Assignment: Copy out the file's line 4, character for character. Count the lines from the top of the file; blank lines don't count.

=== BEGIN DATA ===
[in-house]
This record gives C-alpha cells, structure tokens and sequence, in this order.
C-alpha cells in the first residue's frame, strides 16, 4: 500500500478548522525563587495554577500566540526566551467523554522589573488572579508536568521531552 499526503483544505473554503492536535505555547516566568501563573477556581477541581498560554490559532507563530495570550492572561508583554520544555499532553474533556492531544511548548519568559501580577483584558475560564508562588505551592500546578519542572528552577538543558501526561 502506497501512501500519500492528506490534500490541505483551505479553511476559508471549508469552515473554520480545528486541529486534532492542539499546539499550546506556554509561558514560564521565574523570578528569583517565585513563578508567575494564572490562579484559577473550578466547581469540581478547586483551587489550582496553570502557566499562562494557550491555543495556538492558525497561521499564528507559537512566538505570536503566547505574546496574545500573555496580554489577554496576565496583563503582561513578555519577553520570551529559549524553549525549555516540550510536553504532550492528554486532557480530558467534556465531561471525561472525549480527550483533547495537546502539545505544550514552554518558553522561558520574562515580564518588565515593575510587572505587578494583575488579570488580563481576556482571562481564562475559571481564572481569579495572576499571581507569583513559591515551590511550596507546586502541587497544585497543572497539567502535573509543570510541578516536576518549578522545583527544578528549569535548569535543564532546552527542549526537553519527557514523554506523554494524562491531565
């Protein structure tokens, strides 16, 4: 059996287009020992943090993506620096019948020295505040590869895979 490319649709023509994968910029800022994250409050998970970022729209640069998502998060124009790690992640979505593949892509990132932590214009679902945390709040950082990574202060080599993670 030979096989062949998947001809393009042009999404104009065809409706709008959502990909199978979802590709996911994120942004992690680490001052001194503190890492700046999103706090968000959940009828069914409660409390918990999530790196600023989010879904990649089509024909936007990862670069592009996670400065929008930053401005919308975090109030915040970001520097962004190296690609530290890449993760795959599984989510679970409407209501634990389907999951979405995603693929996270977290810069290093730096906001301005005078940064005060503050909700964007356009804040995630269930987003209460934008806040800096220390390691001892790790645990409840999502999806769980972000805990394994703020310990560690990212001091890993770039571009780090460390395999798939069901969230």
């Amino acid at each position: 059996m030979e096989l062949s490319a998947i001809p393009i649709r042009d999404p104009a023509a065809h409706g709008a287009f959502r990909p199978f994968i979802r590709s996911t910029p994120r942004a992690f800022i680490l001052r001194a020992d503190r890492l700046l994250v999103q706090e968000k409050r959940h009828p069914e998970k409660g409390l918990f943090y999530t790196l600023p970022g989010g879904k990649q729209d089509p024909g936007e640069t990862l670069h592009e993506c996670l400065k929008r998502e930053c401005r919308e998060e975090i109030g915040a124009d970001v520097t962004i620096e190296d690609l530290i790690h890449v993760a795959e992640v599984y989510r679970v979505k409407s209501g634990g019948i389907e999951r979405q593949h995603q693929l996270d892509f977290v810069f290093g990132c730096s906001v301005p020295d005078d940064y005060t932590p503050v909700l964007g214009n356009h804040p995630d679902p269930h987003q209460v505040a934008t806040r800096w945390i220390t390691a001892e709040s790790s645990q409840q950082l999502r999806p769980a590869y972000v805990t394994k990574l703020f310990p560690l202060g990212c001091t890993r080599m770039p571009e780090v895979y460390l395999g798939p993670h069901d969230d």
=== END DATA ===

């Protein structure tokens, strides 16, 4: 059996287009020992943090993506620096019948020295505040590869895979 490319649709023509994968910029800022994250409050998970970022729209640069998502998060124009790690992640979505593949892509990132932590214009679902945390709040950082990574202060080599993670 030979096989062949998947001809393009042009999404104009065809409706709008959502990909199978979802590709996911994120942004992690680490001052001194503190890492700046999103706090968000959940009828069914409660409390918990999530790196600023989010879904990649089509024909936007990862670069592009996670400065929008930053401005919308975090109030915040970001520097962004190296690609530290890449993760795959599984989510679970409407209501634990389907999951979405995603693929996270977290810069290093730096906001301005005078940064005060503050909700964007356009804040995630269930987003209460934008806040800096220390390691001892790790645990409840999502999806769980972000805990394994703020310990560690990212001091890993770039571009780090460390395999798939069901969230």